Then Rodney entered my life.
Rodney is the current canine member of my family. He’s a giant German Shepherd with a lot of energy and very little fear. That is, very little fear unless you count his inability to be left alone.
When we first adopted Rodney from a rescue group, he wouldn’t even go into our backyard without someone accompanying him. Over the past three years, he’s improved, but he still hates to be separated from the family, and, yes, particularly from me.
On Thursday night, as the human members of the family sat in the driveway watching fireworks, Rodney sat in the house watching us. He whined, he whimpered and he cried until I brought him out to join us.
And then he was content. While the city fireworks boomed overhead and the neighbors shot off their firecrackers, he simply watched. And my theory about the roots of fear was forgotten.
Because, at that moment, I realized that no matter where fear comes from, there will always be an even greater force.
It’s called love.
On May 14, 1972, I got my first real lesson in fear.
That’s the day my uncle, my mother’s only sibling, was killed in a plane crash.
That’s also the day I stopped leaping from the top step.
Before that day, I loved jumping off the front steps of our small rental house on the Indian Reservation where my father worked. The joy of the jump was partly due to a sense of flying and partly due to the risk I was taking. More often than not, instead of landing on my feet, I’d land on my hands and knees. But the scraped knees and elbows were a small price to pay for bragging rights.
According to my brother and his friends, walking down the steps was a sign of weakness. Jumping was the only acceptable means of getting off the porch, and the jump had to be from the top step. Even jumping from one step down was considered cheating and a more egregious offense than forgetting to jump at all.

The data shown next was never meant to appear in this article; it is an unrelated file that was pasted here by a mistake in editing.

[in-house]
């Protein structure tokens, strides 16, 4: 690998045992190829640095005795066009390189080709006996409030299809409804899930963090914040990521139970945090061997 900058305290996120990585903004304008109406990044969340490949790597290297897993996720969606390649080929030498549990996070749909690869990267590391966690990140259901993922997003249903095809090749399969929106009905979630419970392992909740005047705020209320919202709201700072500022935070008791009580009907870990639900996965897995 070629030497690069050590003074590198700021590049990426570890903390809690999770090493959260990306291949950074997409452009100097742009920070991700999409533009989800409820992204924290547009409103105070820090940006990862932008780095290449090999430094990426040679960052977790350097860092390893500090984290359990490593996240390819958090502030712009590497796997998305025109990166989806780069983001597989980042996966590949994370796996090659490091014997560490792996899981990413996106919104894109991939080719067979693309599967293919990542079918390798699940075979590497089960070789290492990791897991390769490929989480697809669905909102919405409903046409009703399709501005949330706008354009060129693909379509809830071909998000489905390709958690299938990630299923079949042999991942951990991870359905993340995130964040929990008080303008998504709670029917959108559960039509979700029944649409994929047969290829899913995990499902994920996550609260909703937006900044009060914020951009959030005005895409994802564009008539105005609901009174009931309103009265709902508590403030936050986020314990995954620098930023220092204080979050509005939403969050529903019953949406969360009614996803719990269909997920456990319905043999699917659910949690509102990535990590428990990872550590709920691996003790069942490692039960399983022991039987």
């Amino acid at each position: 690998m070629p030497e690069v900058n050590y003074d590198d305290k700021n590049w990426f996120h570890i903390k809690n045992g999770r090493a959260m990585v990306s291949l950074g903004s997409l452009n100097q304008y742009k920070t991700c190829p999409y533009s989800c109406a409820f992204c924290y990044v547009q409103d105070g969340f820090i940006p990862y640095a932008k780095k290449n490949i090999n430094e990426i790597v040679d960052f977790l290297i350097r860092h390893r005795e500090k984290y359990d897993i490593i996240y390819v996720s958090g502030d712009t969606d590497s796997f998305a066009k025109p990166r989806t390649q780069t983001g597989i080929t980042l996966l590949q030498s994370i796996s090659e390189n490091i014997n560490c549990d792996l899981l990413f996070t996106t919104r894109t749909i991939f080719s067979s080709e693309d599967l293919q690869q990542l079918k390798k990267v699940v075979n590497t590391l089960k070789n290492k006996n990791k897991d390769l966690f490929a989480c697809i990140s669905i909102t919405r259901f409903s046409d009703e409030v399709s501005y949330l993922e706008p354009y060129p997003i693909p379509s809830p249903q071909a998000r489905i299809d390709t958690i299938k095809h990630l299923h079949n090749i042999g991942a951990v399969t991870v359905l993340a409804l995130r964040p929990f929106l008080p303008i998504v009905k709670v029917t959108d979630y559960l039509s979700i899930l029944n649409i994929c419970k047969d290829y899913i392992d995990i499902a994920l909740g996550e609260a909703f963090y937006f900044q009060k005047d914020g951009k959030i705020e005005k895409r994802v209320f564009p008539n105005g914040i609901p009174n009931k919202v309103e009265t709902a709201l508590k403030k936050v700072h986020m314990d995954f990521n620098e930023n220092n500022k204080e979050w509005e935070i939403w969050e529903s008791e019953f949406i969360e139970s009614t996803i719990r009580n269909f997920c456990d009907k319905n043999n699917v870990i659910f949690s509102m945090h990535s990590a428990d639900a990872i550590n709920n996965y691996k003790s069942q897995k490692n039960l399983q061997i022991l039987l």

So, every time I walked out the front door, I would hurl my short, five-year old legs over five steps and land in various positions on the sidewalk. Then, I’d brush myself off and walk away with a sense of pride.
That all changed when my uncle crashed his twin-engine plane.
That Mother’s Day started in an ominous way. It began when my dad and mom, a burgeoning journalist, woke up my brother and me before dawn and bundled us into the back of our red, Ford pickup. There had been a train wreck, and we were going to the site. My dad, brother and I stayed in the truck while my mom, notepad in hand and camera around her neck, wandered off to interview people. Sitting in the truck, my imagination ran wild with thoughts of who and what Mom was encountering.
Hours after we had returned, the phone ran, and my mother disappeared for a long, long time, When she finally returned to our living room, she told us “Uncle Lowell was in a plane crash.”
My imagination, already quite stirred up from the morning’s adventure, envisioned all of the injuries he could have sustained. For some reason, I became fixed on the idea that he had, at a minimum, broken his leg. The possibility that he’d died never crossed my mind, and I don’t even remember how or when my mother finally told us. I do know that by the time she did, I’d so worked myself up about the horrors of broken bones that dying seemed like a great alternative.
I’d also decided that, based on my lack of coordination, the next time I jumped off the top step, I would most certainly break my leg.
That fear ate at me, and the next time I had to go down the steps, I couldn’t jump. I was frozen, and the ground seemed to be a long, long, long way down. I eventually jumped from the second step from the top, but I would never leap from that from the top step again.
Now, forty years later, a five year-old’s leap, or lack of a leap, seems insignificant. But it’s not.
That experience taught me about regret and about how inane decisions are made out of fear, limited information or both. It’s also taught me that sometimes we get so wrapped up in an imaginary fear that we are blinded from seeing the genuine and more critical facts.
I still fall into the trap of letting unfounded fear affect my decisions. But more often than not, I remind myself of the joy that comes from leaping off the top step and the pride that comes from going outside my comfort zone.
And then I jump.